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Boardwalks can become very slippery when wet or frosty.
How cool: This trail visits the westernmost point on the US mainland (of the contiguous 48 states)! This is also a popular area for backpackers with permits who can spend a few magical nights savoring the coastal experience. The Cape Alava Trail is well maintained and composed mostly of (sometimes slippery) boardwalk and sections of stairs. Because the change in elevation on this trail is minimal, it is suitable for families and folks of all abilities.
This out-and-back trail starts from the parking area and seasonal ranger station off Seafield Road. Cross the Ozette River and take the right fork onto the Cape Alava Trail heading west. Traverse mostly flat ground with a few rolling sections through ferny, wet forest. The raised boardwalk keeps you out of the boggy areas. The last part of the trail descends a few flights of stairs over the bluff to the beach - use the rope to steady yourself as needed.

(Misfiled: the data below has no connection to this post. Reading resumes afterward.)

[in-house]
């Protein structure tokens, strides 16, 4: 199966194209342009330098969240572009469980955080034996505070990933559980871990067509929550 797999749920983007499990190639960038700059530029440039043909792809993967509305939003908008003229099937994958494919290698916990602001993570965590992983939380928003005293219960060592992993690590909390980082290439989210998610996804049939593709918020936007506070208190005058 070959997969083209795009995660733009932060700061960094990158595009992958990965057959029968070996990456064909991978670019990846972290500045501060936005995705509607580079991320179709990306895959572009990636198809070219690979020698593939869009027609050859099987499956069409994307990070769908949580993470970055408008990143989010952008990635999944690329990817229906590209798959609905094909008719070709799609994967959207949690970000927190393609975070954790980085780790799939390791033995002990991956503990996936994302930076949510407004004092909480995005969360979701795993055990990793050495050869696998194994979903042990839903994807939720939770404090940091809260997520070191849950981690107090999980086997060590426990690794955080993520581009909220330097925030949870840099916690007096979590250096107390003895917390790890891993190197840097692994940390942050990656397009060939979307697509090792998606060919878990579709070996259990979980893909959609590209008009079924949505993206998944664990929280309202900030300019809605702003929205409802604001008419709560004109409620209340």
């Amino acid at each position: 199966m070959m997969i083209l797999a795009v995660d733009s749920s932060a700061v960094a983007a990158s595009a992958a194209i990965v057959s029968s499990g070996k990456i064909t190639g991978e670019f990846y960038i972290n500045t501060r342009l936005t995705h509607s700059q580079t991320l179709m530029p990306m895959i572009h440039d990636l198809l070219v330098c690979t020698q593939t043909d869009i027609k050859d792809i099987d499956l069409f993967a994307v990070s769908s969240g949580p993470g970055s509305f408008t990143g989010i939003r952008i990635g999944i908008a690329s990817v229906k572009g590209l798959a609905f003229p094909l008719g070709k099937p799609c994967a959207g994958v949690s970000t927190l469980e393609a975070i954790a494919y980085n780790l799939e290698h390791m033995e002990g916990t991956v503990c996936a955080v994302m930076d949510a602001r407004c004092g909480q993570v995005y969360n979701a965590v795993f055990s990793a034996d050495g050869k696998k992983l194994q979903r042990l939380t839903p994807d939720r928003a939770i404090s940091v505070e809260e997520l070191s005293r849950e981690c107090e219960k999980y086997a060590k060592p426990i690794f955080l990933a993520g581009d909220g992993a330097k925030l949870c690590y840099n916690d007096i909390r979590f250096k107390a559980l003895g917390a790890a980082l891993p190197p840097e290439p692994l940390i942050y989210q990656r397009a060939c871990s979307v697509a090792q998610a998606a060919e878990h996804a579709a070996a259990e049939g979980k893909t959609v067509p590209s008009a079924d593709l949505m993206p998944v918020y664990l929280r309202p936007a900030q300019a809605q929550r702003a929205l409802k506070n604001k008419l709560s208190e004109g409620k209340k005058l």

At the beach, there are many campsites scattered about and a pit toilet. Depending on the tides, the shoreline can be a wonderful place for exploring tide pools and general beach combing. Check the tide tables with the ranger at the parking lot.
Just to the north, on the sheltered side of Cape Alava, is an important archaeological site. In the 1960's the coastline eroded to expose Ozette Indian stone artifacts, longhouses, and bones - some 2000 years old. In all, archaeologists recovered 50,000 pieces which are now housed in the Makah Museum in Neah Bay. After excavation was completed, the scientists reburied the site and planted vegetation.
Flora & Fauna
Bald eagles, seabirds, owls, harbor seals, deer, rabbit raccoon. Grey whales off the coast in late spring and summer. Cedar, huckleberry.
Shared By: Megan W